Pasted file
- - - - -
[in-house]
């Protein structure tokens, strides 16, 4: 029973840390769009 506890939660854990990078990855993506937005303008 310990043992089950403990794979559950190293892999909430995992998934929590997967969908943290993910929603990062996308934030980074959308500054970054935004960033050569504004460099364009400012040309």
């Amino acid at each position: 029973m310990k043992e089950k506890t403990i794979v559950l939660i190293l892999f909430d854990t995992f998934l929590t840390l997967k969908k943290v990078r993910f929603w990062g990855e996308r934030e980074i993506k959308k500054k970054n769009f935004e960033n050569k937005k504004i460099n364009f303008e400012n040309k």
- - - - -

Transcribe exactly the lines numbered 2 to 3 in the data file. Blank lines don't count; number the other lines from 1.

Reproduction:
């Protein structure tokens, strides 16, 4: 029973840390769009 506890939660854990990078990855993506937005303008 310990043992089950403990794979559950190293892999909430995992998934929590997967969908943290993910929603990062996308934030980074959308500054970054935004960033050569504004460099364009400012040309």
């Amino acid at each position: 029973m310990k043992e089950k506890t403990i794979v559950l939660i190293l892999f909430d854990t995992f998934l929590t840390l997967k969908k943290v990078r993910f929603w990062g990855e996308r934030e980074i993506k959308k500054k970054n769009f935004e960033n050569k937005k504004i460099n364009f303008e400012n040309k």